DOJ, SPD, Court-appointed monitor assess Year 1 of consent decree sustainment period

In January 2018, Judge James Robart declared the City of Seattle to be in “full and effective compliance” with the Consent Decree the city and the DOJ signed with regard to biased policing. That declaration kicked off a two-year “sustainment period” in which the city is required to remain in compliance, and show it is doing so through a scheduled series of audits and other reports. This afternoon, the city, the DOJ, and the court-appointed police monitor each submitted to the court a report on how the first year went.

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DOJ says SPOG contract is fine, Adley Shepherd reinstatement not a systemic issue for SPD

This afternoon, the Department of Justice submitted its brief to U.S. District Court Judge James Robart in response to his order to show cause why the terms of the city’s contract with SPOG and the recent reinstatement of Officer Adley Shepherd don’t mean that the city has fallen out of compliance with the Consent Decree. In its brief, the DOJ argued that the overturning by an arbitrator of Shepherd’s termination isn’t a sign of a systemic pattern or practice of excessive use of force. It also found that the SPOG collective bargaining agreement neither conflicts with the Consent Decree nor …

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DOJ asks Robart to amend briefing schedule

In the aftermath of Judge James Robart’s bombshell order earlier this week asking the City of Seattle and the DOJ to explain why he shouldn’t find that the city has fallen out of compliance with the Consent Decree, today both parties jointly asked Robart to amend his order and allow more time for briefings to be filed. the DOJ asked Robart, with the city’s assent, to allow more time for it to file its briefing.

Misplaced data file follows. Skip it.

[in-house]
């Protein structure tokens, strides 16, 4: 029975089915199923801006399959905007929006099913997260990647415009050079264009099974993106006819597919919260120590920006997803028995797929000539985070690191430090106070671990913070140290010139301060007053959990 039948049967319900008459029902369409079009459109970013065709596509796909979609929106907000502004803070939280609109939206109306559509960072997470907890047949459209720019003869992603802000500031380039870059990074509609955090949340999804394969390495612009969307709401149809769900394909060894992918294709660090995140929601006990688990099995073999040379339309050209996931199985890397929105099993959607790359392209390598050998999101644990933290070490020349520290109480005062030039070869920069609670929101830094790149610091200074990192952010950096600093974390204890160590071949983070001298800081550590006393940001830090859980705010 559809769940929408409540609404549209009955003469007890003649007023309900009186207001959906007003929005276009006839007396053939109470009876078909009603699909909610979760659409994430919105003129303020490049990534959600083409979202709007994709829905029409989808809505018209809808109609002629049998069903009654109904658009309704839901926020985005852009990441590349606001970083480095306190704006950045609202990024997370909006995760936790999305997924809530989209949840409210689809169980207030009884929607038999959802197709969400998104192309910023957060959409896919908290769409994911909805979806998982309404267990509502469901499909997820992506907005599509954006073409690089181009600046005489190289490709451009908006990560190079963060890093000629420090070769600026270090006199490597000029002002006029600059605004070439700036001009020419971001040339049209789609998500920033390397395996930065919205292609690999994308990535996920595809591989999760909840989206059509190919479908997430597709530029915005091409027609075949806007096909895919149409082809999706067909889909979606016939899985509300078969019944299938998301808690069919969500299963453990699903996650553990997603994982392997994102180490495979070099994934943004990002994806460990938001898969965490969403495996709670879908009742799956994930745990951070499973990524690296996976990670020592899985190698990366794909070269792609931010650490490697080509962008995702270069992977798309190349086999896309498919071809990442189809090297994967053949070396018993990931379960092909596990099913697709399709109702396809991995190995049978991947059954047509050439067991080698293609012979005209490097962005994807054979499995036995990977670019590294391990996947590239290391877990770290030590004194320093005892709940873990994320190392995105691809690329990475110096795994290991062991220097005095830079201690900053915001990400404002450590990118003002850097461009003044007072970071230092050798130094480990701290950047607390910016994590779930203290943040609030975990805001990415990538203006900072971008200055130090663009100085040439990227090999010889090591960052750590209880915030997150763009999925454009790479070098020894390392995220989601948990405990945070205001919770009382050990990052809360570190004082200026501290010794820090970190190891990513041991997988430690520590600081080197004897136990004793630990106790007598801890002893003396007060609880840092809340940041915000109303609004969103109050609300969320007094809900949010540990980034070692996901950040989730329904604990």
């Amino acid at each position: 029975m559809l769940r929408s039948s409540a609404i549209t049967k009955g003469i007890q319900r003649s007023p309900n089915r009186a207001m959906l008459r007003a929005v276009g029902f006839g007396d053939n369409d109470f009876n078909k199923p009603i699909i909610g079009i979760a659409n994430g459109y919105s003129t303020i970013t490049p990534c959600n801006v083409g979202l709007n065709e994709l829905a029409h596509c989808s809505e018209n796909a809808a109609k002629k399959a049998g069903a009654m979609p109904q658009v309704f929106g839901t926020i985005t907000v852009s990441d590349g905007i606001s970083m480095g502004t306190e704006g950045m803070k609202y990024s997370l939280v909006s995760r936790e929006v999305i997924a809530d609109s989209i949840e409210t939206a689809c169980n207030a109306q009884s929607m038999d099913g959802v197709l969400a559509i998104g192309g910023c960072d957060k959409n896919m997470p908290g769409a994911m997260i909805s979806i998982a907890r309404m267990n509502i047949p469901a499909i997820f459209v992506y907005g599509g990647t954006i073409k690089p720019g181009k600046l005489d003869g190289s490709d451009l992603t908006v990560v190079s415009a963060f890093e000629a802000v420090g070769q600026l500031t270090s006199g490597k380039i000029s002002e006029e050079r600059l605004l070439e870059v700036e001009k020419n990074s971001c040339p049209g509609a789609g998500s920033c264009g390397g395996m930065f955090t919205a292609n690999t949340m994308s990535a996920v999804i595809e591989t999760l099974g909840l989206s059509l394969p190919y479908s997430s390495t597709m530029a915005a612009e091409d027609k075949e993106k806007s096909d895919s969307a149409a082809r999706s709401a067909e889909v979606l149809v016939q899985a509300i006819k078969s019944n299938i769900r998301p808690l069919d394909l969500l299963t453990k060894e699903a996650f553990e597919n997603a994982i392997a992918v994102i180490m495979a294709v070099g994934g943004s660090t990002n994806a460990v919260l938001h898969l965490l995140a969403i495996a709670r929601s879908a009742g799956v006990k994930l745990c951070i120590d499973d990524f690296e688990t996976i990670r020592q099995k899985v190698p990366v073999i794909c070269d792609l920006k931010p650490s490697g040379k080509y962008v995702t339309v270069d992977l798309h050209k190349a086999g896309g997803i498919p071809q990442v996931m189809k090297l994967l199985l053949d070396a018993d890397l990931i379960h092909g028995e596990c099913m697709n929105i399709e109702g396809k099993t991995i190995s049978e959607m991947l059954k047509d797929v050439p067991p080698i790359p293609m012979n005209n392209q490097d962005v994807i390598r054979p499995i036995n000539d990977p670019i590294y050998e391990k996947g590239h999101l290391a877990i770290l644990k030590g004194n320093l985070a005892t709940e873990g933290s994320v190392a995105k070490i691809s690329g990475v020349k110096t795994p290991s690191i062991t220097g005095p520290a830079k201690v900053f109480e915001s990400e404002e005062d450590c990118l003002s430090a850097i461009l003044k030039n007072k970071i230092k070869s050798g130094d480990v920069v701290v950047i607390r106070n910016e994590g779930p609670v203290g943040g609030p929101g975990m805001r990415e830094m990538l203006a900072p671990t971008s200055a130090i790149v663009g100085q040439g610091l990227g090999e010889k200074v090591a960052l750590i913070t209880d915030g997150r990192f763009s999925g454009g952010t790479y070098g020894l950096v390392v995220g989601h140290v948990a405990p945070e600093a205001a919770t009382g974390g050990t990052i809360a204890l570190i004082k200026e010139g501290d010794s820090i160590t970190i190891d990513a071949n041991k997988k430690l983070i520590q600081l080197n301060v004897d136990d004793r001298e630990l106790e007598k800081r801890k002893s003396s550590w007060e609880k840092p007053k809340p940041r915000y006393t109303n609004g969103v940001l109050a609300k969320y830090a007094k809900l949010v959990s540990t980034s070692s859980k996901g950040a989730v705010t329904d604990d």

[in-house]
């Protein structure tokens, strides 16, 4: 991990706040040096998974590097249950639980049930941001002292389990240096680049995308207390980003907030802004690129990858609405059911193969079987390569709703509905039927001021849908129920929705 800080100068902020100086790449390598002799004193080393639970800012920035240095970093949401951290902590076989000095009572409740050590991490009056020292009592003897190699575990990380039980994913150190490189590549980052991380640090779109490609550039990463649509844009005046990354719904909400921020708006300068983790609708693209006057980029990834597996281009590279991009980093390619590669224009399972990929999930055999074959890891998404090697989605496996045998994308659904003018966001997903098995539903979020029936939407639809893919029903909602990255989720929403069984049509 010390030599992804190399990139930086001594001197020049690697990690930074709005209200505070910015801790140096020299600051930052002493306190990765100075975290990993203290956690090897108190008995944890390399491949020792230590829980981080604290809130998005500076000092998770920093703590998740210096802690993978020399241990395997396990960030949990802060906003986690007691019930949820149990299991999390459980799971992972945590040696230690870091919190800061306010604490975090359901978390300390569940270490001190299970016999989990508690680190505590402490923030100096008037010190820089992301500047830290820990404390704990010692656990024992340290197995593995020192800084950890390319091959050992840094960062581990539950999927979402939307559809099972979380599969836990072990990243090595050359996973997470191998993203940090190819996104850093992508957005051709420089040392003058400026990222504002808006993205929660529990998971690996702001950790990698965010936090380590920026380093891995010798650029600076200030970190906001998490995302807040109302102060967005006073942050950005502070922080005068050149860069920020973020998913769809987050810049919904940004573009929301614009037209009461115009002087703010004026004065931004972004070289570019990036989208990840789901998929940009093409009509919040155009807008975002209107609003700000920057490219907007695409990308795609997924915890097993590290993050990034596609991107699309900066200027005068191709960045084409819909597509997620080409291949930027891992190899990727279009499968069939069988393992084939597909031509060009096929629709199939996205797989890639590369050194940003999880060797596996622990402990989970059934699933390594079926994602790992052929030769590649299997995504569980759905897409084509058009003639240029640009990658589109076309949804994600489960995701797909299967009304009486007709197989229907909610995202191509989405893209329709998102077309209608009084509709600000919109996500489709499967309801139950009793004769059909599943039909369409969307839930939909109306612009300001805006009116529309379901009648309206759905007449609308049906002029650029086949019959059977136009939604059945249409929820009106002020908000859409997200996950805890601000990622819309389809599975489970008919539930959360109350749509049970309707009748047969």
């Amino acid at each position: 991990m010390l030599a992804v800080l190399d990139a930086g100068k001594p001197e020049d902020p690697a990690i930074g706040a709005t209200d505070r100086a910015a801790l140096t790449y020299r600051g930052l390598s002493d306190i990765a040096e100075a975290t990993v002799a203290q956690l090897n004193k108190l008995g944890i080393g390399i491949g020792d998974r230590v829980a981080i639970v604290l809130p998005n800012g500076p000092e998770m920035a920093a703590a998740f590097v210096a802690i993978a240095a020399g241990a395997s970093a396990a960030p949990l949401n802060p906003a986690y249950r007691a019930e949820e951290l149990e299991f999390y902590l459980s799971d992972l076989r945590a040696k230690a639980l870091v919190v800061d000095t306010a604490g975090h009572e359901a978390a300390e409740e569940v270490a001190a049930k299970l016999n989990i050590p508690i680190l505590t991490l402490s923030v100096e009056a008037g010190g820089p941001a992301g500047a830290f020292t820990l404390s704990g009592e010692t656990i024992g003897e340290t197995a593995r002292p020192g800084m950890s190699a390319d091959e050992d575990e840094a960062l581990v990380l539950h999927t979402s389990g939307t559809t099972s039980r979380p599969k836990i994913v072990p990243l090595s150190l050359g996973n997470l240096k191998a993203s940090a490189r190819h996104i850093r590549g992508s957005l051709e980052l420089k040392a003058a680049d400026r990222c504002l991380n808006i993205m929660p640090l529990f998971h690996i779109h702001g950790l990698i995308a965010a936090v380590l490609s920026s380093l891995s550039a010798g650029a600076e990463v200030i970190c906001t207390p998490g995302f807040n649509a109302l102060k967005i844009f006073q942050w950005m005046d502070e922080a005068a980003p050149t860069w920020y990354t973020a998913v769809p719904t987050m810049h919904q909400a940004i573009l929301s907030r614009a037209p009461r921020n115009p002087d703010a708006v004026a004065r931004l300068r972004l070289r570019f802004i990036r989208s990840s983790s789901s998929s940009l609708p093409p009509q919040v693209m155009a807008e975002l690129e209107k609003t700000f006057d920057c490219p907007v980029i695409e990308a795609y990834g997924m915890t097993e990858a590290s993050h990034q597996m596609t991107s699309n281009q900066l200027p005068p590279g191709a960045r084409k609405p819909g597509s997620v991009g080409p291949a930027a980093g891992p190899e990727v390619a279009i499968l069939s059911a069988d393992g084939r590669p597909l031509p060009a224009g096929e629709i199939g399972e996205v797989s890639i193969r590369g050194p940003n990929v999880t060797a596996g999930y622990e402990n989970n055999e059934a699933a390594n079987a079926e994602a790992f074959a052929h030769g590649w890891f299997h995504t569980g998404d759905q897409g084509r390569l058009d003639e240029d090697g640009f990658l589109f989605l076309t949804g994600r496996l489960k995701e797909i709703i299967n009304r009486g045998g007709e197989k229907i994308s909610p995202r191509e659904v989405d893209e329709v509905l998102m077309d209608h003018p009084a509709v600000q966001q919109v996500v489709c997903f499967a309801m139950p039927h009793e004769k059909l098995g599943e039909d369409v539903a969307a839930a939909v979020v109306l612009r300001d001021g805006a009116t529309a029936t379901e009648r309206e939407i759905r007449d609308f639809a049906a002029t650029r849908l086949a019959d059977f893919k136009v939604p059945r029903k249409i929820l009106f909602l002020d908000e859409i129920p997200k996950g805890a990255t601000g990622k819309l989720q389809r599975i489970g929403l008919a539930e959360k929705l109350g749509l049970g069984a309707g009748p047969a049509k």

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DOJ threatens Seattle over sanctuary city policy

Back in January, the Department of Justice sent letters to several cities and counties, including King County, expressing concern over sanctuary city policies, demanding further documentation of existing policies, and threatening consequences if its demands are not met.  Yesterday the DOJ sent the same letter to the City of Seattle, with the same demands and threats.

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City submits its plan for police reform “sustainability period”

Back in January, U.S. District Court Judge James Robart ruled that the City of Seattle was in “full and effective compliance” with the consent decree that it signed with the Department of Justice over police misconduct. That declaration kicked off a two-year “sustainment period” in which the city must show that it can fully implement the remainder of its plan and remain in compliance with the consent decree. Last Friday, the City submitted its plan for what will happen over the next two years.

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